Deciphering the two acronyms of PBX and PABX already helps understanding the difference between these two types of phone systems quite a bit: indeed, the former acronym stands for Private Branch Exchange, and the latter for Private Automatic Branch Exchange.
Because they are automatically operated, with “electronic switching”, PABX systems have features which were not available with manual systems, such as call conferencing, call waiting, automatic ringback, voicemail, and internet connectivity.
The reason why PABX is now seldom used is that almost every PBX system used these days is in fact automatic, so the two terms have started standing for pretty much the same thing. But originally, private branch exchange systems were operated by humans, pulling and plugging wires on large switchboards to connect calls. PBX has become so widely used to refer to PABX, that these systems are now in turn called PMBX or private manual branch exchange systems to avoid confusion.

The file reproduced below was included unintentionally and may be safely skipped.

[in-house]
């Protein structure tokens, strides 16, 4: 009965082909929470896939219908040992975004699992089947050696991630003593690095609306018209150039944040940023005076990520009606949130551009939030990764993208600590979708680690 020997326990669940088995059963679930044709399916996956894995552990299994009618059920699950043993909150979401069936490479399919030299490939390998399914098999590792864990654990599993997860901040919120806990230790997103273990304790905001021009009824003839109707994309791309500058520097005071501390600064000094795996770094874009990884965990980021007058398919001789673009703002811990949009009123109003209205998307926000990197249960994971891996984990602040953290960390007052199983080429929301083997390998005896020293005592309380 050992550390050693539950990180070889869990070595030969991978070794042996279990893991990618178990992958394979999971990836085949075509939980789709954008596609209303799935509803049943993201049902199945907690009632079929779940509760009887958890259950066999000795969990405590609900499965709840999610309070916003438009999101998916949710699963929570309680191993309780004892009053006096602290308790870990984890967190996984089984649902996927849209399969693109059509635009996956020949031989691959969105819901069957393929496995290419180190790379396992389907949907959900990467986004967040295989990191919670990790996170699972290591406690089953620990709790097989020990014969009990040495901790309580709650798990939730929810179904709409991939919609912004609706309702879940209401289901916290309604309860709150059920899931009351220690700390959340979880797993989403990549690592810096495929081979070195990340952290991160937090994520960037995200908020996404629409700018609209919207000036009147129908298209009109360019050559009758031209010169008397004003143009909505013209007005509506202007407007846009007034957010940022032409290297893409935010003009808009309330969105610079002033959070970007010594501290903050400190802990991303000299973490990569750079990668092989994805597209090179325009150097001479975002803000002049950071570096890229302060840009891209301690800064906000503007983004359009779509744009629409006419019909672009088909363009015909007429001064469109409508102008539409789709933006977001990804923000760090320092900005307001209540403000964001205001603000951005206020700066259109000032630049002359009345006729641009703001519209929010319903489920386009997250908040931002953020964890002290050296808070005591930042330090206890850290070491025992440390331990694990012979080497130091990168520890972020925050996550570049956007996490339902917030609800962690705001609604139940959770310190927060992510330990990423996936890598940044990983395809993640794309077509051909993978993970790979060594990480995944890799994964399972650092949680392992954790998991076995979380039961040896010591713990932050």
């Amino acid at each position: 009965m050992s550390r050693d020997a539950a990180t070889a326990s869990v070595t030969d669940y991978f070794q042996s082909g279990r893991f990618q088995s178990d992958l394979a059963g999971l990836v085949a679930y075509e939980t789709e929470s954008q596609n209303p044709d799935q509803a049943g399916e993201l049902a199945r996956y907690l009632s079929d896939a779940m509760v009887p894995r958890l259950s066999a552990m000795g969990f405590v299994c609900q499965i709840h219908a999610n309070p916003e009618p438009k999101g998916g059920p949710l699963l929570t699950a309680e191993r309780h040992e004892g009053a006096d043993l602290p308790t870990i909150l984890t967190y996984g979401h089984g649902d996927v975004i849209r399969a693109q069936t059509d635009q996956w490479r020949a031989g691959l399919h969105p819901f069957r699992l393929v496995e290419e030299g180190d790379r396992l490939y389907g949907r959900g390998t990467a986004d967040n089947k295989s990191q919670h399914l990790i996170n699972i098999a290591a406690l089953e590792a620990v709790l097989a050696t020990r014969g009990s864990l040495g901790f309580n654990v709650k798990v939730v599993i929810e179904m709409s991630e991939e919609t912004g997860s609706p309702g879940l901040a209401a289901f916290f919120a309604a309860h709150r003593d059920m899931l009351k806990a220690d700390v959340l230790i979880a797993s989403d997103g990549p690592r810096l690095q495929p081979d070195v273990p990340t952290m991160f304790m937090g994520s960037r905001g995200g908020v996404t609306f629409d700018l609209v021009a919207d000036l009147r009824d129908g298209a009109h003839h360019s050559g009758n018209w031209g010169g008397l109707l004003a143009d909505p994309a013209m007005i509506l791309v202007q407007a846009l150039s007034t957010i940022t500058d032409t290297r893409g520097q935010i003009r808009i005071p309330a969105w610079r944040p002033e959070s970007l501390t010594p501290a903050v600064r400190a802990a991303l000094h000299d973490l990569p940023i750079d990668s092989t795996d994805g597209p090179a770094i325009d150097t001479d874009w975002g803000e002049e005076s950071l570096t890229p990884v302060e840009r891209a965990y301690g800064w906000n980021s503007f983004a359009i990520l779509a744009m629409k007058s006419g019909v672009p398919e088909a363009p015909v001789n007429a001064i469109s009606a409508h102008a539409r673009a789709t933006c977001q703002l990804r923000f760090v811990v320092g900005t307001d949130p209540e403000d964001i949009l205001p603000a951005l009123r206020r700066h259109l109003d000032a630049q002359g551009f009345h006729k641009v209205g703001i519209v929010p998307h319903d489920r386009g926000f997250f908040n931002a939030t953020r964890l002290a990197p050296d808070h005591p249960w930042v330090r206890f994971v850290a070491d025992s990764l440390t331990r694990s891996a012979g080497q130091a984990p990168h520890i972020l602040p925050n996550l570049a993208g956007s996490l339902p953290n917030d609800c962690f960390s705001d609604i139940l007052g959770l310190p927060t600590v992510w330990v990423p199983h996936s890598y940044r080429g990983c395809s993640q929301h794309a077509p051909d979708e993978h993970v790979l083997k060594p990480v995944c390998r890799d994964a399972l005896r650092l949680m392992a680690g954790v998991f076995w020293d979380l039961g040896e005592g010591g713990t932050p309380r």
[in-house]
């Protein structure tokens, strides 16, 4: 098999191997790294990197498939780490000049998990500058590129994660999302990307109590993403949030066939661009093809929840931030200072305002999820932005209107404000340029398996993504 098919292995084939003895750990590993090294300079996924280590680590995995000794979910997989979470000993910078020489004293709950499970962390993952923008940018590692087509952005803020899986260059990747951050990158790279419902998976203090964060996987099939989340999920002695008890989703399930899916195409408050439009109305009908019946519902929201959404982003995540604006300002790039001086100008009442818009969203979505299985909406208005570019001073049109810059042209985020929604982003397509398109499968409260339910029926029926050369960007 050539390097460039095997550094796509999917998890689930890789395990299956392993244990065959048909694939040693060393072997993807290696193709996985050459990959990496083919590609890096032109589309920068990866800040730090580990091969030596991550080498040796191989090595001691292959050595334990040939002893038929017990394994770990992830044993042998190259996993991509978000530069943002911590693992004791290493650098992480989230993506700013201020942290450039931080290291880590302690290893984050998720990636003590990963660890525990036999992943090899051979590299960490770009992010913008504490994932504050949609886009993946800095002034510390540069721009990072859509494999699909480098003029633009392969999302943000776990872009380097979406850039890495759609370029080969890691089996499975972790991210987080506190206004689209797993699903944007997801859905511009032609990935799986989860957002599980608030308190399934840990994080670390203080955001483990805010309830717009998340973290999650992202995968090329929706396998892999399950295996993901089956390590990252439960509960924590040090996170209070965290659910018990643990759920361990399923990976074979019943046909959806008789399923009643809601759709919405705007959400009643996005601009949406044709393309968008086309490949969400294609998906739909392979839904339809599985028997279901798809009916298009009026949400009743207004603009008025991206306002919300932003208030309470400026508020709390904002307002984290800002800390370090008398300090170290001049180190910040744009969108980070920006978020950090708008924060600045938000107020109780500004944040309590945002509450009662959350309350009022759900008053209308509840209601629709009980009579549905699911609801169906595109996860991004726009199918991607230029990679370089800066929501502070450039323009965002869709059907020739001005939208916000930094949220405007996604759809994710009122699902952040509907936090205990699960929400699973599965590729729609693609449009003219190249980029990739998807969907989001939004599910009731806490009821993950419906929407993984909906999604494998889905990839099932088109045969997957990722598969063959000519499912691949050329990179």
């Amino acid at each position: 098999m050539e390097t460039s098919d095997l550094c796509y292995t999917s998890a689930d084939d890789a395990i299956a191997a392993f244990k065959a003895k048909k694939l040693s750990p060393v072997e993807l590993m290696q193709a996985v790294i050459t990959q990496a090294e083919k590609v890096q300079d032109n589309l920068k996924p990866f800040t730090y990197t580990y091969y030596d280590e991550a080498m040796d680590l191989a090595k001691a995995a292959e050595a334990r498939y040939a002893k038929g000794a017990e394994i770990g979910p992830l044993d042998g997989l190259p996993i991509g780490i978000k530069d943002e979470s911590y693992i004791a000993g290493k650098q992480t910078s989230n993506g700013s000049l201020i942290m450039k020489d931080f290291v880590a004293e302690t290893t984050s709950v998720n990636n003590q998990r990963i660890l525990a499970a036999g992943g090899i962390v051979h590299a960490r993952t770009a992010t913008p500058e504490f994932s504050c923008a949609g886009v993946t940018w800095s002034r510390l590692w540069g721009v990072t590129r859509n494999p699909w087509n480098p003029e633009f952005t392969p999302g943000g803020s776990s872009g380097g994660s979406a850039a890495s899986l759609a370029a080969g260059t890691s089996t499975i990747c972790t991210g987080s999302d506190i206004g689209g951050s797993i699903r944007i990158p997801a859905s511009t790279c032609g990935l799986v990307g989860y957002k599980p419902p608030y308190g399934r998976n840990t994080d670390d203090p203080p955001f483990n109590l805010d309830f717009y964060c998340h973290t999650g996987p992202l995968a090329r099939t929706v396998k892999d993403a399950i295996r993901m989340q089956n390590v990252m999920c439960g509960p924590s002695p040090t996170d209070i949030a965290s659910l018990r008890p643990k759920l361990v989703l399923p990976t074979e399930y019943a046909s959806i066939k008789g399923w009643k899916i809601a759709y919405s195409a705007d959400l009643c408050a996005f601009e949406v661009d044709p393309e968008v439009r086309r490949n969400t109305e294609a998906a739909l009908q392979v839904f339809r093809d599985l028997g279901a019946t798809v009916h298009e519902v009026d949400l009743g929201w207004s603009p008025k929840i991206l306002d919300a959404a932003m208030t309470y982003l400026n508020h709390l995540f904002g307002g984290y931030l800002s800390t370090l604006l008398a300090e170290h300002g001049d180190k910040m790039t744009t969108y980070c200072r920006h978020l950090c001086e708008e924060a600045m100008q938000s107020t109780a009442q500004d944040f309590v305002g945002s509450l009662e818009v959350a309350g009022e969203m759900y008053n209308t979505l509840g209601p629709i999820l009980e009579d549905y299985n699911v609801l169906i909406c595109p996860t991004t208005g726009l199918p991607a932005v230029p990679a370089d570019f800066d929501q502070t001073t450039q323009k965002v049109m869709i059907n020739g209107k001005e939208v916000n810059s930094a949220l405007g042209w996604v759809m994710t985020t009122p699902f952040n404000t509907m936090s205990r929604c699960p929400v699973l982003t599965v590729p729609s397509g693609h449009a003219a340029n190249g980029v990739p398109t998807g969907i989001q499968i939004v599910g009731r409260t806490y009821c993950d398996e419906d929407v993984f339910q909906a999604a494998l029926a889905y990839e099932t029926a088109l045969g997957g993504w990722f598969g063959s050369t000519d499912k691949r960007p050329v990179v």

The system behind PBX is actually very old. It dates back to even before electronics were involved in telephony. At the very beginning, a PBX designated a room for the switchboards. The operator would be able to connect calls to their recipient by manually plugging wires to complete the circuit.When electronics started to be part of telephone systems, the electric switching improved how PBX worked. It gave the possibility to automatically connect the calls to the recipient, thus erasing the need of human action. Therefore, in order to make the distinction between the manual and the automatic system, a new term was created: Private Automatic Branch Exchange, or PABX.
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